Flash: C-Map and Navico become sister companies

Boeing_sells_C-Map_to_Altor_(Navico)_aPanbo.jpgHere’s some big news in the small world of marine electronics. Boeing company Jeppesen just sold its marine cartography division to a formerly unknown entity named Digital Marine Solutions (DMS) and it “will trade under the C-Map brand name” (as it did before Jeppesen came along and as many of us could never stop calling it). DMS belongs to the “Nordic-based Altor family of private equity funds” which also owns the Navico family of Lowrance, B&G, Simrad, and GoFree brands. Interesting?

I should not be awake at 2am — a caffeine related miscalculation — but what a lark to receive the Digital Marine Solutions press release and the Jeppesen press release almost simultaneously.

—– zzzzz —– zzzzz —– zzzzz —– zzzzz —– zzzzz —– zzzzz —–

Let’s discuss what C-Map’s new business status may mean. Here are some first impressions in the light of day:

  • Positioning C-Map as an independent brand under the wing of DMS seems to make obvious sense, and I suspect that C-Map will remain the name we use for its vast portfolio of charts and related data products. After a period of apparent dormancy under Jeppesen, C-Map by Jeppesen has come a long way in recent years and at least some level of C-Map cartography is now supported on systems by Raymarine, Furuno, Humminbird, and others, as well as the three Navico plotter brands. Will Altor keep C-Map independent something like the way Garmin has let Fusion Entertainment?

  • It’s good that the days when the major MFD brands worried about being dependent on a single chart supplier — and we also struggled with that limitation — are pretty much over. But having multiple development teams at work on the expanding integration of charting and electronics does not always go smoothly. I suspect that a lot of MFD manufacturers envy the Garmin do-it-all model, and I know that some boaters swear by it. So then, doesn’t putting C-Map and Navico under one Altor roof bode well for smooth and fast developing Lowrance, B&G, and Simrad charting, at least after the transition period?

  • It strikes me as possible that Altor’s main motivation is to enhance Simrad Professional. While C-Map is working hard to go head-to-head with Navionics and Garmin cartography in recreational marine, I gather that Jeppesen/C-Map commercial is a fairly dominant product line. And incidentally, an interesting realization in Miami was that Simrad Pro’s new standalone radars and sonars are based the Navico Operating System (NOS), which greases the way for feature migration up and down the Navico brands. Furuno already mixes recreational and commercial to some degree, but will the C-Map move help Simrad Pro toward its stated goal, a piece of Furuno’s commercial market?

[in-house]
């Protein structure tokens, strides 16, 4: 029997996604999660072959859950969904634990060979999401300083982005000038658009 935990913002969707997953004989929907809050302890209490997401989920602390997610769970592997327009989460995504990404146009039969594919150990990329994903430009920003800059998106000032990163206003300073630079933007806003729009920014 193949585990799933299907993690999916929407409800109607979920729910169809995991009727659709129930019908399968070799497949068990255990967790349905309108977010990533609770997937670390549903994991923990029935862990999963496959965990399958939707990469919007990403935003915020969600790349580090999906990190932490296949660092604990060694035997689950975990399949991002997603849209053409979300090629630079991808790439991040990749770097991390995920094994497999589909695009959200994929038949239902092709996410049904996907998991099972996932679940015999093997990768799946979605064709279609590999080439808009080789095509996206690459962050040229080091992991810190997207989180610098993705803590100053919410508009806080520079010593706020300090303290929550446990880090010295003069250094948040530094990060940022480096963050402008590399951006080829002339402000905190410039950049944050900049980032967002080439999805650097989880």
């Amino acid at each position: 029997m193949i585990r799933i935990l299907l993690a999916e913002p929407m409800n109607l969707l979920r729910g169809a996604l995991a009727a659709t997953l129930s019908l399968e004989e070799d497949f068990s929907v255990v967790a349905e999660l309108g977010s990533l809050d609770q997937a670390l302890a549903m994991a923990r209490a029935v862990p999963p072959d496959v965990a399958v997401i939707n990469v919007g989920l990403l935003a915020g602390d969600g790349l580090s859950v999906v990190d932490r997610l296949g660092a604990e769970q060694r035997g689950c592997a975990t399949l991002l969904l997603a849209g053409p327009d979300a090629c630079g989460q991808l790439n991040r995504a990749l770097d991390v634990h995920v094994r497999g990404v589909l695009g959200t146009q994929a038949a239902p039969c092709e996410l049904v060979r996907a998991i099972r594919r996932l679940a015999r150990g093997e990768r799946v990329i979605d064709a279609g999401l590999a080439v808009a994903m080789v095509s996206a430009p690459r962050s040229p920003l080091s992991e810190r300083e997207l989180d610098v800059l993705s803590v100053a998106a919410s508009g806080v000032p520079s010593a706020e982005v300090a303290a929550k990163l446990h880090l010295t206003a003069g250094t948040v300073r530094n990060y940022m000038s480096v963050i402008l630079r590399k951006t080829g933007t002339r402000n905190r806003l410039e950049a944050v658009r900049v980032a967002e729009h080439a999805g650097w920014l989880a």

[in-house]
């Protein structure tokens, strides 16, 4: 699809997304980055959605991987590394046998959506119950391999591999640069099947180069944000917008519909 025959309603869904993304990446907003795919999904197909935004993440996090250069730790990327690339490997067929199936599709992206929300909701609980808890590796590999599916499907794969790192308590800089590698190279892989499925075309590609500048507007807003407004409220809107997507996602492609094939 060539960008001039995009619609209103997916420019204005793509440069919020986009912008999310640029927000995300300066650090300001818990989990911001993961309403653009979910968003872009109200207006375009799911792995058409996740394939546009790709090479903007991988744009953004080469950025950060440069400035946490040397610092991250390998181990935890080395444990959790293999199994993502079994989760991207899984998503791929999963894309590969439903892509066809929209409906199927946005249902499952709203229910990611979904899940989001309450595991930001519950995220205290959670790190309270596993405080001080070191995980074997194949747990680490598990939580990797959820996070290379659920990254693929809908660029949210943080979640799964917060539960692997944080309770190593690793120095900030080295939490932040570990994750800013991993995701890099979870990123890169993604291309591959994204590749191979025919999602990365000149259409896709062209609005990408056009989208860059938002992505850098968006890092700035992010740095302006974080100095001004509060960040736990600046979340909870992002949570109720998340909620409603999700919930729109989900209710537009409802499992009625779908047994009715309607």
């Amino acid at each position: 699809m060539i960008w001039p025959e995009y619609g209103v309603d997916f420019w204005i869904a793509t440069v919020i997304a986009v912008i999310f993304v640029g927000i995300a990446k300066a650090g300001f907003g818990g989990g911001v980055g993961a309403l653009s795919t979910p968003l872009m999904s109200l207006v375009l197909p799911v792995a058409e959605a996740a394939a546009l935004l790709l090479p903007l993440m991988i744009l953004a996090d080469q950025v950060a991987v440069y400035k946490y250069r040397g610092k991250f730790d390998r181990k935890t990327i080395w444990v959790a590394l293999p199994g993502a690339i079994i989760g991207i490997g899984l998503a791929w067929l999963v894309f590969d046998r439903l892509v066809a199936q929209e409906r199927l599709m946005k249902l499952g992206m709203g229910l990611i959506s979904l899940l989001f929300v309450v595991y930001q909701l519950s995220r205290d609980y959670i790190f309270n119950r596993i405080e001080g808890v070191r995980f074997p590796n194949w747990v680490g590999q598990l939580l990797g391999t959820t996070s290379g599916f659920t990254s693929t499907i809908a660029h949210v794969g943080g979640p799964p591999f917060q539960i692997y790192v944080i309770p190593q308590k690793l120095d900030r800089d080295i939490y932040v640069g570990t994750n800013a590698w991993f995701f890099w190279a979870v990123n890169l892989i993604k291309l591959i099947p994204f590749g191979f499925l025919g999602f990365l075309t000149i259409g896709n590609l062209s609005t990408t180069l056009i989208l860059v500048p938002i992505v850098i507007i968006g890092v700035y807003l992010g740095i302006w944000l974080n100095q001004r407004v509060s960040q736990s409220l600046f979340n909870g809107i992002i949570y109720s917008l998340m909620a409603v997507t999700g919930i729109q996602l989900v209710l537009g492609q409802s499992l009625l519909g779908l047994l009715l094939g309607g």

Ben Ellison

Ben Ellison

Panbo editor, publisher & chief bottlewasher from 4/2005 until 8/2018, and now pleased to have Ben Stein as a very able publisher, webmaster, and editing colleague. Please don't regard him as an "expert"; he's getting quite old and thinks that "fadiddling fumble-putz" is a more accurate description.

18 Responses

  1. R says:

    I have had a friend working on Jeppson’s marine product line for a while now which I always thought was strange, especially after Boeing acquired them. I’m not surprised.

  2. Ben Ellison Ben Ellison says:

    Maybe I go overboard with the business side of marine electronics, but I find it fascinating and also think it’s valuable for consumers to have some idea about what’s going on. For many deciding on a primary electronics system has become a bit like getting married! Fortunately all the major choices are looking quite attractive these days, but where it’s all going in the long run I have no idea.

  3. Ben,
    I might be a bit biased myself 🙂 but I believe understanding things like this are critical for consumers not just when purchasing a new system, but on a yearly basis when doing maintenance, chart upgrades, and the like.
    Consolidation is always a concern when it limits your choices, but it can be good too – having a smaller company get an infusion of cash and new people/ideas as an example. I hope that C-Map stays independent enough so that their charts could be used on other devices.
    It is definitely like getting married when you choose a particular brand! Getting a divorce is also sometimes as costly! Regardless of N2K, SignalK, or any other devices that help with interoperability, there’s nothing like having a single vendor for the key pieces of electronics on the boat. Sure, there are still problems with interop even within a brand, but they pale in comparison to what I’ve seen with my multitudes of testing.
    I hope that this change gives Navionics a better competitor – I really like the C-Map offering, and would like to see it continue to improve.

  4. Kim says:

    Ben, stay aboard, as news like this is very interesting and might give you a chance to predict pieces of the future of marine electronics, or rule out less probable parts of it. Thank you and don’t shy future flashes!